Waiting for the Moon

By definition alone, Tindersticks' name implies something fire-worthy, spark-inducing, and with more than a decade's worth of experience, one would hope the British sextet would have settled into that name by now. But the group's latest effort, Waiting for the Moon, is hardly combustible. Sure, there's a faint glimmer and pop, the sort of small flicker you'd find at the end of an evening in front of the fireplace, but lacking is the stark heat on your cheek you look for in records that strive for a moody ambience.

At best, this is an album of scattered cinematic anecdotes: Trembling strings recall the slow motion of new lovers noticing each other's movements, quirky guitar rhythms suggest caffeinated police chases in European cities. But these glimpses are occasional, leaving the bulk of the record with the tired, insincere yearning that bland people find romantic. Ultimately, what is intended as a cognac-tinted love story set in a charming cafe comes off more like a Vegas documentary, complete with the faint echo of slot machines and the smell of all-you-can-eat buffets.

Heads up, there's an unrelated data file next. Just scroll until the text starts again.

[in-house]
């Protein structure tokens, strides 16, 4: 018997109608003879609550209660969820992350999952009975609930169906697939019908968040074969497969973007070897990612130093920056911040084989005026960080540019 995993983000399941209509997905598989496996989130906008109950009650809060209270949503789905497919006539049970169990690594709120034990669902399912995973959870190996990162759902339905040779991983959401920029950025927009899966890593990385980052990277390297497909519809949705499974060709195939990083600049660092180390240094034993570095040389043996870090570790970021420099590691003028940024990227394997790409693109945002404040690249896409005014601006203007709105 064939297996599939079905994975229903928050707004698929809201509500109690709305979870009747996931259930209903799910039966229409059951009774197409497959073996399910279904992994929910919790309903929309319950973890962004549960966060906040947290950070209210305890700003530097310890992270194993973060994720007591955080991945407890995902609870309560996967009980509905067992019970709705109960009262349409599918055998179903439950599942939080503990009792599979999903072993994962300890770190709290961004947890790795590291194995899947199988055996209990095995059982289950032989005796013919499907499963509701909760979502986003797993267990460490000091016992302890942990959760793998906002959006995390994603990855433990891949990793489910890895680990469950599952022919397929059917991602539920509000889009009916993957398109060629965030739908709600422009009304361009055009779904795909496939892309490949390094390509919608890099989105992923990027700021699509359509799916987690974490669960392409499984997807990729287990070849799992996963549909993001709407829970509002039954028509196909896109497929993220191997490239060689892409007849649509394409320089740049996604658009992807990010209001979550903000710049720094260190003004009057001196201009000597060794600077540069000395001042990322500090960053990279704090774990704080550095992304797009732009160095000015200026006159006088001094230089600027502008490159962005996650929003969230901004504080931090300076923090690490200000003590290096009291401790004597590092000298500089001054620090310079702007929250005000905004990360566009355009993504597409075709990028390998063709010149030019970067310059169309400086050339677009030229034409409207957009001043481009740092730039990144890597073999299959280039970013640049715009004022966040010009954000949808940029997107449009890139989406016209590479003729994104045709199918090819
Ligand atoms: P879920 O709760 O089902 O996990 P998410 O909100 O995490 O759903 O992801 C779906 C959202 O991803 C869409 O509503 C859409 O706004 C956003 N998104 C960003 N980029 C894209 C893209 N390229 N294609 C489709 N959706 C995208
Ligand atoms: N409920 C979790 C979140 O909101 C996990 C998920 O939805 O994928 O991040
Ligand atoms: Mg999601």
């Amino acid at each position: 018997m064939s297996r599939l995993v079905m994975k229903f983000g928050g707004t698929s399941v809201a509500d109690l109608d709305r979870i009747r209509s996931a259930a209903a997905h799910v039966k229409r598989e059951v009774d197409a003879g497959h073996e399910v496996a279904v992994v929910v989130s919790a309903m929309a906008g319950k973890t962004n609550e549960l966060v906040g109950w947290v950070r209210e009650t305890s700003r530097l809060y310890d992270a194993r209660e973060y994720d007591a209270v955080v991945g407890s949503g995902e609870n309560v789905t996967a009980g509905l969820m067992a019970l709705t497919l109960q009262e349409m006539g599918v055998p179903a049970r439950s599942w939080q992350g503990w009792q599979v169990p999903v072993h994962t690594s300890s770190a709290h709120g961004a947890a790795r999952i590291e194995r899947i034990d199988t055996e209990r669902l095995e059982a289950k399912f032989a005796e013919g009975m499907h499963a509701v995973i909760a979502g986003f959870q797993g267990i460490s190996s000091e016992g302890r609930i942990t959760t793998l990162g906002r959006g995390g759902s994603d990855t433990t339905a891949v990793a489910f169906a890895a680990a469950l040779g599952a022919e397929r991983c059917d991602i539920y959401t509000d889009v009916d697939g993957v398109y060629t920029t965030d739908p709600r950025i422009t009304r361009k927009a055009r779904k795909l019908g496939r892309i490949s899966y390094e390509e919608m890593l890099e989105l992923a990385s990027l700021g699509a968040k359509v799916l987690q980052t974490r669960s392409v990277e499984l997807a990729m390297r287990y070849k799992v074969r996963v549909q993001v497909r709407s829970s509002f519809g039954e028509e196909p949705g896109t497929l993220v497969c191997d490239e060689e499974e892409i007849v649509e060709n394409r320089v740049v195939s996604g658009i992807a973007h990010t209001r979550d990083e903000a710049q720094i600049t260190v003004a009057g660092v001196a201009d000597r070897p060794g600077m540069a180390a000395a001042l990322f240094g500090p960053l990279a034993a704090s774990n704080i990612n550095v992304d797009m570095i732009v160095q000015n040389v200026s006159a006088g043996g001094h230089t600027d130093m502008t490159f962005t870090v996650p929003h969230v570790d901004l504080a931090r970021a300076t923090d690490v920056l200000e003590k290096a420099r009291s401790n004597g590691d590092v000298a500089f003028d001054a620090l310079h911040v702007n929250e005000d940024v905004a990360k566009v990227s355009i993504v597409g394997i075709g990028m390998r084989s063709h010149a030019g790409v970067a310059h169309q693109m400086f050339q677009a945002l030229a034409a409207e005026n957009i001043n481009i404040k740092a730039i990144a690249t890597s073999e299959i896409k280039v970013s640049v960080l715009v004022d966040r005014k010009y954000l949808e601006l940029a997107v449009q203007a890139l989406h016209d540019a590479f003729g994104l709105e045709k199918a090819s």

The problem seems to be in the delivery. Stuart Staples sings with the kind of inflections that make it easy for us to imagine him as shallow and shady, gleefully rubbing the fabric of his white suit between a thumb and forefinger as he whispers to himself in the mirror. He seems bored, his performance contrived. It's like Bono on codeine. Tindersticks do indeed succeed at making a nocturnal record. Perhaps they could've just ventured into the night with a little more gumption.

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